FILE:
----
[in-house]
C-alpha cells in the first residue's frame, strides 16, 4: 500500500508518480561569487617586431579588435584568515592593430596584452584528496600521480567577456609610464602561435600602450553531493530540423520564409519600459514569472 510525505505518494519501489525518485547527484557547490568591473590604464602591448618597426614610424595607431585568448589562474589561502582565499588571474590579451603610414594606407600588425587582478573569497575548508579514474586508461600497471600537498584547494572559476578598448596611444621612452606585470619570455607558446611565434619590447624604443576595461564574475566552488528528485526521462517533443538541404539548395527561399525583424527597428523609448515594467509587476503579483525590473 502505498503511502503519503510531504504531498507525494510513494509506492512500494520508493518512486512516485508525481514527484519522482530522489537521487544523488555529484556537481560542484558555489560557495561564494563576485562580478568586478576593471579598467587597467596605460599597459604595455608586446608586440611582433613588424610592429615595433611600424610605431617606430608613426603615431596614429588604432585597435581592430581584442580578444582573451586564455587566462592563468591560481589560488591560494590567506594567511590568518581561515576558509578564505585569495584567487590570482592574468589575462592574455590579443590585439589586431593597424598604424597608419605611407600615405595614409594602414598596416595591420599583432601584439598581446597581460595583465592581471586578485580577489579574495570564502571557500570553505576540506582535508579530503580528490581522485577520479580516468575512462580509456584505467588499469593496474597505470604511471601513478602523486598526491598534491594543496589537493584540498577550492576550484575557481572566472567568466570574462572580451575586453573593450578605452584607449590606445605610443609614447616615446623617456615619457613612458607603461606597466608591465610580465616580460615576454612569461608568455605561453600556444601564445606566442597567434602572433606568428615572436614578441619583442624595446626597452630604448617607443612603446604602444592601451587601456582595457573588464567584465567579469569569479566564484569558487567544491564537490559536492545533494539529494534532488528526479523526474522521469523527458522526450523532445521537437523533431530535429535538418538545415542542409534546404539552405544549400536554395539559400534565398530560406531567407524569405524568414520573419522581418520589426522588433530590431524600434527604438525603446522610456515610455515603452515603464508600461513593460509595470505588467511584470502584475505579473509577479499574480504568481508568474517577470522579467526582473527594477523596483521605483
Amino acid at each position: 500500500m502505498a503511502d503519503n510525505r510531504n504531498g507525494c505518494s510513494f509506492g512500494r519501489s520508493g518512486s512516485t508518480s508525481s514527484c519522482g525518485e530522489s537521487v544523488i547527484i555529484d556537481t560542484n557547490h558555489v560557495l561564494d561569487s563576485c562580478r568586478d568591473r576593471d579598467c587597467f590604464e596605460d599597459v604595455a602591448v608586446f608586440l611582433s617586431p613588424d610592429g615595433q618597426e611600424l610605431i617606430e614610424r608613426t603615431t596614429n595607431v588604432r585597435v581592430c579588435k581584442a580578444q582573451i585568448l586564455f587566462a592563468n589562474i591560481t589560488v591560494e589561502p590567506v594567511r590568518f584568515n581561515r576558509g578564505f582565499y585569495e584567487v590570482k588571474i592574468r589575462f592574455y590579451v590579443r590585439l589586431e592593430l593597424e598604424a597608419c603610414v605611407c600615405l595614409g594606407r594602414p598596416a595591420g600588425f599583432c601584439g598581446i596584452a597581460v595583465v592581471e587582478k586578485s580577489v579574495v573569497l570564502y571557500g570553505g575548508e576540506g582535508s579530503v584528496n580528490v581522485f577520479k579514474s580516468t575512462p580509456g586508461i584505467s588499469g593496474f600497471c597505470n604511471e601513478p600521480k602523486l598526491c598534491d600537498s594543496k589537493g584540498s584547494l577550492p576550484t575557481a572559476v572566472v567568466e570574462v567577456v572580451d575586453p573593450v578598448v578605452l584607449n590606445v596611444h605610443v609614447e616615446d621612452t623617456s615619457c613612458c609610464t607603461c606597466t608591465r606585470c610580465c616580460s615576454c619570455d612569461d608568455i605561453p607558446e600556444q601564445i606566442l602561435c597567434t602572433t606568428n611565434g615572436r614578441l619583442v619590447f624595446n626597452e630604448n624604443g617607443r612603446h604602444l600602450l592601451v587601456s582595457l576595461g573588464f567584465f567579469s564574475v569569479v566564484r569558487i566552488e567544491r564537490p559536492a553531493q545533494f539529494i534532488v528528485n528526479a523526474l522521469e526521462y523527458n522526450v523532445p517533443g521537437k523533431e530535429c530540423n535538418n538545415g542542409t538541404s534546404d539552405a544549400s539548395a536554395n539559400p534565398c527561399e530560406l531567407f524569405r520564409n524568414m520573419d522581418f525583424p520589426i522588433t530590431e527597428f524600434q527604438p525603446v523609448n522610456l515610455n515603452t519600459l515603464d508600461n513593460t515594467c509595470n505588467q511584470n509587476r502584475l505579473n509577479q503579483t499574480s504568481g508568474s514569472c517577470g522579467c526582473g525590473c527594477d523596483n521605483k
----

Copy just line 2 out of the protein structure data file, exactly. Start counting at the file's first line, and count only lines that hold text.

C-alpha cells in the first residue's frame, strides 16, 4: 500500500508518480561569487617586431579588435584568515592593430596584452584528496600521480567577456609610464602561435600602450553531493530540423520564409519600459514569472 510525505505518494519501489525518485547527484557547490568591473590604464602591448618597426614610424595607431585568448589562474589561502582565499588571474590579451603610414594606407600588425587582478573569497575548508579514474586508461600497471600537498584547494572559476578598448596611444621612452606585470619570455607558446611565434619590447624604443576595461564574475566552488528528485526521462517533443538541404539548395527561399525583424527597428523609448515594467509587476503579483525590473 502505498503511502503519503510531504504531498507525494510513494509506492512500494520508493518512486512516485508525481514527484519522482530522489537521487544523488555529484556537481560542484558555489560557495561564494563576485562580478568586478576593471579598467587597467596605460599597459604595455608586446608586440611582433613588424610592429615595433611600424610605431617606430608613426603615431596614429588604432585597435581592430581584442580578444582573451586564455587566462592563468591560481589560488591560494590567506594567511590568518581561515576558509578564505585569495584567487590570482592574468589575462592574455590579443590585439589586431593597424598604424597608419605611407600615405595614409594602414598596416595591420599583432601584439598581446597581460595583465592581471586578485580577489579574495570564502571557500570553505576540506582535508579530503580528490581522485577520479580516468575512462580509456584505467588499469593496474597505470604511471601513478602523486598526491598534491594543496589537493584540498577550492576550484575557481572566472567568466570574462572580451575586453573593450578605452584607449590606445605610443609614447616615446623617456615619457613612458607603461606597466608591465610580465616580460615576454612569461608568455605561453600556444601564445606566442597567434602572433606568428615572436614578441619583442624595446626597452630604448617607443612603446604602444592601451587601456582595457573588464567584465567579469569569479566564484569558487567544491564537490559536492545533494539529494534532488528526479523526474522521469523527458522526450523532445521537437523533431530535429535538418538545415542542409534546404539552405544549400536554395539559400534565398530560406531567407524569405524568414520573419522581418520589426522588433530590431524600434527604438525603446522610456515610455515603452515603464508600461513593460509595470505588467511584470502584475505579473509577479499574480504568481508568474517577470522579467526582473527594477523596483521605483